The total value is the sum of the cash flows for the next ten years plus the present terminal value, which gives the Total Equity Value, which in this case is 1.2 billion euros. In the last step, we divide the equity value by the number of shares outstanding. Compared to the current price of 22.5 €, the company appears to be slightly overvalued at the time of writing. The assumptions in any calculation have a big impact on the valuation, so it’s best to take this as a rough estimate, not precise down to the last penny.
The above calculation is very dependent on two assumptions. One is the discount rate and the other is cash flow. You don’t have to agree with these entries, I recommend that you redo the calculations yourself and play with them. The DCF also does not take into account the possible cyclicality of an industry or the future capital needs of a company, so it does not give a full picture of a company’s potential performance. Since we consider MARR as potential shareholders, the cost of equity is used as the discount rate, rather than the cost of capital (or weighted average cost of capital, WACC) which takes debt into account. In this calculation, we used 7.3%, which is based on a leverage beta of 0.800. Beta is a measure of the volatility of a stock relative to the market as a whole. We get our average beta from the industry beta of comparable companies globally, with an imposed limit between 0.8 and 2.0, which is a reasonable range for a stable company.
While a business valuation is important, ideally, it won’t be the only analysis you look at for a business. The DCF model is not a perfect equity valuation tool. Preferably, you would apply different cases and assumptions and see their impact on the valuation of the business. For example, changes in the company’s cost of equity or the risk-free rate can have a significant impact on valuation. Why is intrinsic value lower than the current share price? For MARR, we’ve compiled three more factors you should explore:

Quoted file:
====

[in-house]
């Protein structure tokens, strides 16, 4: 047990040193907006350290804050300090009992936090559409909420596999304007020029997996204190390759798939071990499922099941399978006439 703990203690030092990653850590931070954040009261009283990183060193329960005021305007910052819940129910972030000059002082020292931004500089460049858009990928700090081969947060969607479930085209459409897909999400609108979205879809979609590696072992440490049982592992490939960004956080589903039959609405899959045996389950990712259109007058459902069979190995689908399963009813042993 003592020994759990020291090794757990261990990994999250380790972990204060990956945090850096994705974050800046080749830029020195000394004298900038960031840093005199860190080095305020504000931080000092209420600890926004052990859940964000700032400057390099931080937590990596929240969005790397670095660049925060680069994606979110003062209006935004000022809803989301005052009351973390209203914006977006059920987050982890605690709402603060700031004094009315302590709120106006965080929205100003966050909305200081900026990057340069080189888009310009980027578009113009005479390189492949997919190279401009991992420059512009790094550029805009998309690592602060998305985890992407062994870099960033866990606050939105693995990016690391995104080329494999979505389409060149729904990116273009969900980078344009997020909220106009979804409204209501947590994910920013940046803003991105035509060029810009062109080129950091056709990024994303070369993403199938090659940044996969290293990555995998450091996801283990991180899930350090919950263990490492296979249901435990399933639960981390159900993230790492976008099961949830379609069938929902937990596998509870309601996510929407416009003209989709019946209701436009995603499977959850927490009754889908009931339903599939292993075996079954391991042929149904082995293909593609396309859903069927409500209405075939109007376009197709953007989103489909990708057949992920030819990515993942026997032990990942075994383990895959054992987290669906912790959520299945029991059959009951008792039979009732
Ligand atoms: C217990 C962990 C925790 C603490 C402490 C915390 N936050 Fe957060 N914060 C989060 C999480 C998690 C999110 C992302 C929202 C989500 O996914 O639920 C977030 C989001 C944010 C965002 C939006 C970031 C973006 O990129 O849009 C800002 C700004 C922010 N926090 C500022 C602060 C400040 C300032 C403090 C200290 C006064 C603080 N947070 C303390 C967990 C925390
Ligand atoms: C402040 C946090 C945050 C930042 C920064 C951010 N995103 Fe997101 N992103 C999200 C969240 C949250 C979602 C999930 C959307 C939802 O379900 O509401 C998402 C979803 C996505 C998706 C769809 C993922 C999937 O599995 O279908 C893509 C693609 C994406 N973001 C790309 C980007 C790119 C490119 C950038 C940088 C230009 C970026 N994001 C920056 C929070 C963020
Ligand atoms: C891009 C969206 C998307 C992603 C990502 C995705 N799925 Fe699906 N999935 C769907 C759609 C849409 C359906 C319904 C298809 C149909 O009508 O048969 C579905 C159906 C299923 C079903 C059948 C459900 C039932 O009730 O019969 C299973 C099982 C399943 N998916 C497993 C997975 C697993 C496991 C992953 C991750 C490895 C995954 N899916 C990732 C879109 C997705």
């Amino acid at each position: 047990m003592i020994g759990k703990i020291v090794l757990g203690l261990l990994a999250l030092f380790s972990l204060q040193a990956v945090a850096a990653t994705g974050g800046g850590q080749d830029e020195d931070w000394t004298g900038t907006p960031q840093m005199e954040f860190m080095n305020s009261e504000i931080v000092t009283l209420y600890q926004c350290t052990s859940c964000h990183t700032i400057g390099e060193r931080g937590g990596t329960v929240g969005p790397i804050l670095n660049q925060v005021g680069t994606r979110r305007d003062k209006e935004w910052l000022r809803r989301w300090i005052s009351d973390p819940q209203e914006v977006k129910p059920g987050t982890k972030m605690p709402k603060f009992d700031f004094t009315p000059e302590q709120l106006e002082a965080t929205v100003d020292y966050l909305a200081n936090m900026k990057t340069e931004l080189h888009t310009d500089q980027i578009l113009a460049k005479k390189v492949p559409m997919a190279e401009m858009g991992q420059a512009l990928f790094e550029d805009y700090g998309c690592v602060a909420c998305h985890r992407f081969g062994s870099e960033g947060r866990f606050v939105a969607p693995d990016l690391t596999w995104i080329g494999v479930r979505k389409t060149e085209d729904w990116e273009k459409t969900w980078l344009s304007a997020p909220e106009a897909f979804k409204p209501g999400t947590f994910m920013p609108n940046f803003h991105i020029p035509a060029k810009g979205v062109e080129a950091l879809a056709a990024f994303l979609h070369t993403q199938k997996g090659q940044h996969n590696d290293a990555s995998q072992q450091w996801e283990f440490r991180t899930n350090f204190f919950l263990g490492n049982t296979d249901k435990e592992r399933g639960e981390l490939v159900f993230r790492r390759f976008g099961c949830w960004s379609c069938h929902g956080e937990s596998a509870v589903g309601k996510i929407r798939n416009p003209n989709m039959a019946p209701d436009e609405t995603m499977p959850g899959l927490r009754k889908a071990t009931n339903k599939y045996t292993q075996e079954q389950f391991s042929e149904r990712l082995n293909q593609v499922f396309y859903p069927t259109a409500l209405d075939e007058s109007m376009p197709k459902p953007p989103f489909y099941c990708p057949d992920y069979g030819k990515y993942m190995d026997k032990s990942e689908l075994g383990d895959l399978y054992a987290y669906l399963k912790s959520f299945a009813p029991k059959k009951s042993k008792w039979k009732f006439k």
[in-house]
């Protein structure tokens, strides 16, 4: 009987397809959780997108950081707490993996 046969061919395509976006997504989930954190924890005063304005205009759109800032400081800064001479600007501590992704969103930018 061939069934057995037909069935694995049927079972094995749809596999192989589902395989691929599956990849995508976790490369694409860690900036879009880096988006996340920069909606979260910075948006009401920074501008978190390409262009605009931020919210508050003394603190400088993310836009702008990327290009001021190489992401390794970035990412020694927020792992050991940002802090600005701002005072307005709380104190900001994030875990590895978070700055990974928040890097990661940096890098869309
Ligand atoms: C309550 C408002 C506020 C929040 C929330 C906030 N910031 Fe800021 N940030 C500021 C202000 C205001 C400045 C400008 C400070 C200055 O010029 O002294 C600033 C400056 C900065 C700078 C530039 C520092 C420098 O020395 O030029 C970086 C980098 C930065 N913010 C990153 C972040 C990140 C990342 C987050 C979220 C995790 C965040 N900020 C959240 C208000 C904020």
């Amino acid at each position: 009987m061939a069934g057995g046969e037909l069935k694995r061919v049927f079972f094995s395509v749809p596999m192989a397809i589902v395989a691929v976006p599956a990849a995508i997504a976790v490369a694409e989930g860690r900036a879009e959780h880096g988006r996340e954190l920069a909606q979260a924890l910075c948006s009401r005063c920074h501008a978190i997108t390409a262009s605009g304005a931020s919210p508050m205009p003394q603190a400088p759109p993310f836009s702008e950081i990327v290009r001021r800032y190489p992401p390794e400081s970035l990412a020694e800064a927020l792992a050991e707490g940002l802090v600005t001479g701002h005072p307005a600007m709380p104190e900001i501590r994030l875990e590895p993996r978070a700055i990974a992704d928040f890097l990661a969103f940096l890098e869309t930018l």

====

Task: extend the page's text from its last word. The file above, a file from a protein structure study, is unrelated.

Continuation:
- Risks: For example, we discovered 1 warning sign for MARR which you should know before investing here.
- Future benefits: How does MARR’s growth rate compare to that of its peers and the broader market? Dig deeper into the analyst consensus count for years to come by interacting with our free analyst growth expectations chart.
- Other high quality alternatives: Do you like a good all-rounder? Explore our interactive list of high-quality stocks to get a feel for what you might be missing!
PS. The Simply Wall St app performs a daily discounted cash flow assessment for every ILO share. If you want to find the calculation for other actions, do a search here.
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This Simply Wall St article is general in nature. It does not constitute a recommendation to buy or sell shares and does not take into account your goals or your financial situation. Our aim is to bring you long-term, targeted analysis based on fundamental data. Note that our analysis may not take into account the latest announcements from price sensitive companies or qualitative documents. Simply Wall St has no position in the mentioned stocks.